Last and not least is the question of capacity. Because Uinta Basin oil has a high wax content, it's not really suited for pipelines and that leaves producers somewhat vulnerable to shortages in takeaway capacity. Differentials are pretty low now (about 16% to 18% to WTI), but they have been as high as 25% in the past. Luckily, both Tesoro (TSO) and HollyFrontier (NYSE:HFC) are expanding their refinery capacity in the area. I expect less capacity noise or trouble in the DJ Basin and Powder River areas, as pipeline plans in place should be adequate.
A Good Runway For Growth
I do believe that Bill Barrett has multiple levers to pull to drive good results. The company's board formally named R. Scot Woodall as CEO back in April, and I've seen/heard nothing from him that gives me much pause or concern regarding the company's approach. To that end, I like the potential of the company's downspacing efforts in the Uinta and the delineation efforts in the Wattenberg to meaningfully increase both oil production and reserves. I'd also mention that the company is likely to exit 2013 with 25% of its production from oil - a level of oil production that more than one sell-side analyst doubted (if not outright scoffed at) only a year or so ago.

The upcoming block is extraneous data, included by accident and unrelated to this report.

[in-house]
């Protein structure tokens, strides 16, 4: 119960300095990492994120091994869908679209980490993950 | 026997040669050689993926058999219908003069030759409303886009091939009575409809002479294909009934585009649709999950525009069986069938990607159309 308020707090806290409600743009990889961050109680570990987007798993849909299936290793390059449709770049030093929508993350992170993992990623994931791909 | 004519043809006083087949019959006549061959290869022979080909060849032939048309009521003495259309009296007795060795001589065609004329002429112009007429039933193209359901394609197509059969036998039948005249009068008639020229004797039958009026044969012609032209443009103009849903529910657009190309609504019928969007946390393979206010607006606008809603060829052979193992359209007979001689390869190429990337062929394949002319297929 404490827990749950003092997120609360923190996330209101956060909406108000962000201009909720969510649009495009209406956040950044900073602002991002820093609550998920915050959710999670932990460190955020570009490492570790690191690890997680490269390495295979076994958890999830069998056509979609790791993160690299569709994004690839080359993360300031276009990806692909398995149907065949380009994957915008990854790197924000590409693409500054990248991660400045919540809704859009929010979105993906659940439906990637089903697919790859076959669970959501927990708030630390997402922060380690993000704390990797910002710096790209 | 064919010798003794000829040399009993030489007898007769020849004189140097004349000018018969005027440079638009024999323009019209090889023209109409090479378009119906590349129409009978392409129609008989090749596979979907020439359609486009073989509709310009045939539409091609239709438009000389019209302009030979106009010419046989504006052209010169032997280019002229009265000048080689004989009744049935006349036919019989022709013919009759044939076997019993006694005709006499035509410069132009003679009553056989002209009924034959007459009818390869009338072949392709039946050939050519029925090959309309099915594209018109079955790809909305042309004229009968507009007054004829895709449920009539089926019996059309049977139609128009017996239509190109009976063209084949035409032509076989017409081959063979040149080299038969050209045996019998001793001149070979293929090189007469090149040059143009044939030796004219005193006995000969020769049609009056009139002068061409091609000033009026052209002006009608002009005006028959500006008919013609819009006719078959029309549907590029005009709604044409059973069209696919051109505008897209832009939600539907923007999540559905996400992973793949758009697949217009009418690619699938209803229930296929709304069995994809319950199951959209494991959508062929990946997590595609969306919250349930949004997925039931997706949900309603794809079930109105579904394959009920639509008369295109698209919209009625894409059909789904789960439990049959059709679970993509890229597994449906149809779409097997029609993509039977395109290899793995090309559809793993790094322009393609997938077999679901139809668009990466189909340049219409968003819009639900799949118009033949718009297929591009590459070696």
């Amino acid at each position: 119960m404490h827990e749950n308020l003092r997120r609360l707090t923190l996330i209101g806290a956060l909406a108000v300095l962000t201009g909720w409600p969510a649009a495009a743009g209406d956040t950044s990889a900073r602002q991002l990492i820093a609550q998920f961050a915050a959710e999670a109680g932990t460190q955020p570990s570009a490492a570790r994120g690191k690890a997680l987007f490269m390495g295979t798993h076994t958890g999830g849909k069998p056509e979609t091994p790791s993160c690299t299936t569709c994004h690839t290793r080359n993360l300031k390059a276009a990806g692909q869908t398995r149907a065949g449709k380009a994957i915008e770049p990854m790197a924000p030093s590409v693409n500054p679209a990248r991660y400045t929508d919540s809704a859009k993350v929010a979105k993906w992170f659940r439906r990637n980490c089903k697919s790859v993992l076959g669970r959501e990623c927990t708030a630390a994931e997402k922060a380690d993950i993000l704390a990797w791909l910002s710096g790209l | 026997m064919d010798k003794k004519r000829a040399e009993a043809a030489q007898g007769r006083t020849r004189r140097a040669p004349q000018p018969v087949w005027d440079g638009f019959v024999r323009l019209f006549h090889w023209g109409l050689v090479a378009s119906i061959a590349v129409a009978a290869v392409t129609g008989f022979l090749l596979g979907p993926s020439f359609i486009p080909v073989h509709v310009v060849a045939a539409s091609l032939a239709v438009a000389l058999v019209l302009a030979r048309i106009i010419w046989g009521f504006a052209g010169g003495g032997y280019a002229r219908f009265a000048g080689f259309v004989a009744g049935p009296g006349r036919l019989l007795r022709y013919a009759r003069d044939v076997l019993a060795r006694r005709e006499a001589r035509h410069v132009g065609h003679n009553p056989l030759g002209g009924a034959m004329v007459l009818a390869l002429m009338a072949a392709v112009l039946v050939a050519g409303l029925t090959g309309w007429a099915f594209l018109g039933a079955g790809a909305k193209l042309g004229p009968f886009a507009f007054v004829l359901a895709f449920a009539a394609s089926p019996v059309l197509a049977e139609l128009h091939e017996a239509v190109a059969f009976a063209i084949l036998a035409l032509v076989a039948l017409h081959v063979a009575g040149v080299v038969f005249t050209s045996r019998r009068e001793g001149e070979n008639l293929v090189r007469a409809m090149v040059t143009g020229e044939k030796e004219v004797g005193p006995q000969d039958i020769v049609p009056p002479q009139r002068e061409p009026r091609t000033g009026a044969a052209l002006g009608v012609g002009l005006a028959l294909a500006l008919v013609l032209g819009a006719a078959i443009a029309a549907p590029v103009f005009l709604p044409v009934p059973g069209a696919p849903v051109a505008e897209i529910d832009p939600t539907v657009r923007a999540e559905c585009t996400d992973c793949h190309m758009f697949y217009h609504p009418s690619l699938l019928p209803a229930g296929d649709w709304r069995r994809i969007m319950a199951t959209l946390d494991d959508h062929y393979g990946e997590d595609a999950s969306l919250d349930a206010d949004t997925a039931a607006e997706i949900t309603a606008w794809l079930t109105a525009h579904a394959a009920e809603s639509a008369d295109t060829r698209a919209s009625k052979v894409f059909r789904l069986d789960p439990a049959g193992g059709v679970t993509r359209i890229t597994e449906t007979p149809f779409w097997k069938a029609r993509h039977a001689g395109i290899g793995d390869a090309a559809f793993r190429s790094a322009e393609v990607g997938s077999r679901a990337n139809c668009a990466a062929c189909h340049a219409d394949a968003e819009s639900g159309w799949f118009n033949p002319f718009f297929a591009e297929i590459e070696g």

At the same time, while the growth of debt relative to production is something to watch, I think management's capital plans have been reasonable. The company has kept its costs and activities under control, and has also sold off or sold down non-core assets (particularly gassy assets).
The Bottom Line
With the average smaller E&P trading at about 6x 2014 EBITDA estimates, I think Bill Barrett holds appeal even outside of its potentially superior acreage and production/reserve growth profile. A 6x multiple to today's current average estimate for 2014 works out to a fair value of $29.50, and roughly 15% upside from here. I can understand that some investors may be hesitant to buy in after such a strong run, but waiting for a significant pullback could be a long wait - particularly if oil production growth rebounds in the third quarter.
Disclosure: I have no positions in any stocks mentioned, and no plans to initiate any positions within the next 72 hours. I wrote this article myself, and it expresses my own opinions. I am not receiving compensation for it (other than from Seeking Alpha). I have no business relationship with any company whose stock is mentioned in this article.